Turkey blocks warships from straits amid Russia-Ukraine crisis

Turkey blocks warships from straits amid Russia-Ukraine crisis

Ankara says it is implementing a 1936 pact on naval passage between Mediterranean and Black Sea during war times.

Published On 1 Mar 20221 Mar 2022

Turkish Foreign Minister Mevlut Cavusoglu has said that his country warned the international community about passing of warships through the country’s straits since the war between Russia and Ukraine started.

He said on Sunday that Ankara has been implementing an international pact on naval passage to the Black Sea. Under the 1936 Montreux Convention, Turkey has control over the Dardanelles and Bosphorus straits that connect the Mediterranean and Black Sea, and can limit the passage of warships during wartime or if threatened.

Turkey has not yet received any requests from any countries for warships to pass the Turkish straits since the Russian-Ukrainian war began last week, Cavusoglu said, in remarks quoted by state-run Anadolu agency.

Kyiv last week asked Ankara to activate the international pact and prevent the transit of Russian warships from the Mediterranean to the Black Sea.

(Al Jazeera)
“We have alerted both countries of the region and elsewhere not to pass warships through the Black Sea,” Cavusoglu said. “We are applying the Montreux Convention.”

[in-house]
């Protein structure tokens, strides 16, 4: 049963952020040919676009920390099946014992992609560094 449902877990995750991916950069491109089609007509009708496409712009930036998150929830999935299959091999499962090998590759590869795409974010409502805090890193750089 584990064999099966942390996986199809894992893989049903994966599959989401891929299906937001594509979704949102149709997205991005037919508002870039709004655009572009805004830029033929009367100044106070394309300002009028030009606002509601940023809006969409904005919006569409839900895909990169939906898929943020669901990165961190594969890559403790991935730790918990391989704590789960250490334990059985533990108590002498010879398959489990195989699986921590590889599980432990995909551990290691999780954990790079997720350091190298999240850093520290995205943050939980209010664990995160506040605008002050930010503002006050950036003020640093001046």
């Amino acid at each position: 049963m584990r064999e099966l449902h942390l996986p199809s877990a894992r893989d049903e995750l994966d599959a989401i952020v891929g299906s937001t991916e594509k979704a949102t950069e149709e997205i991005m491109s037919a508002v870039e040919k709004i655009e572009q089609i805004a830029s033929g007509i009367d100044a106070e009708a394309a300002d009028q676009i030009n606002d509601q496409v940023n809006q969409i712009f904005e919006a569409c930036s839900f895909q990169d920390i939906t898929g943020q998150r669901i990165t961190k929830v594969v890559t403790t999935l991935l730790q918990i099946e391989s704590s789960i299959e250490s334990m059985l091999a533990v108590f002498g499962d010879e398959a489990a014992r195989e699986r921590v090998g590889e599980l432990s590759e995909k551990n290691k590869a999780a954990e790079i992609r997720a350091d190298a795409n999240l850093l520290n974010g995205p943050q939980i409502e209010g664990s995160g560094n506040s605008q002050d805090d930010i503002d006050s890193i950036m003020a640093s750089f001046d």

At least six Russian warships and a submarine have reportedly transited the Turkish straits this month.

Cavusoglu’s announcement came shortly after Turkish President Recep Tayyip Erdogan said on the same day his government would use “authority given to our country by the Montreux Convention regarding maritime traffic in the straits in a way that will prevent the crisis from escalating”.

He reiterated that Turkey will not give up on its relations with either Russia or Ukraine.

“We will not compromise our national interests,” he said, “but we will not neglect regional and global balances. We say that we won’t give up neither Ukraine nor Russia.”

The Bosphorus and Dardanelles straits connect the Aegean (part of the Mediterranean), Marmara (Turkey’s inland sea), and the Black Sea, the latter from which Russia launched an incursion on Ukraine’s southern coast.

A member of NATO, Turkey has sought to balance its Western commitments as well as its close ties to Moscow, and until Sunday, had not described the situation in Ukraine as a war.

Erdogan on Monday said he considers “Russia’s attack on Ukrainian territory as unacceptable” and called for good faith negotiations from all sides.

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Al Jazeera and news agencies

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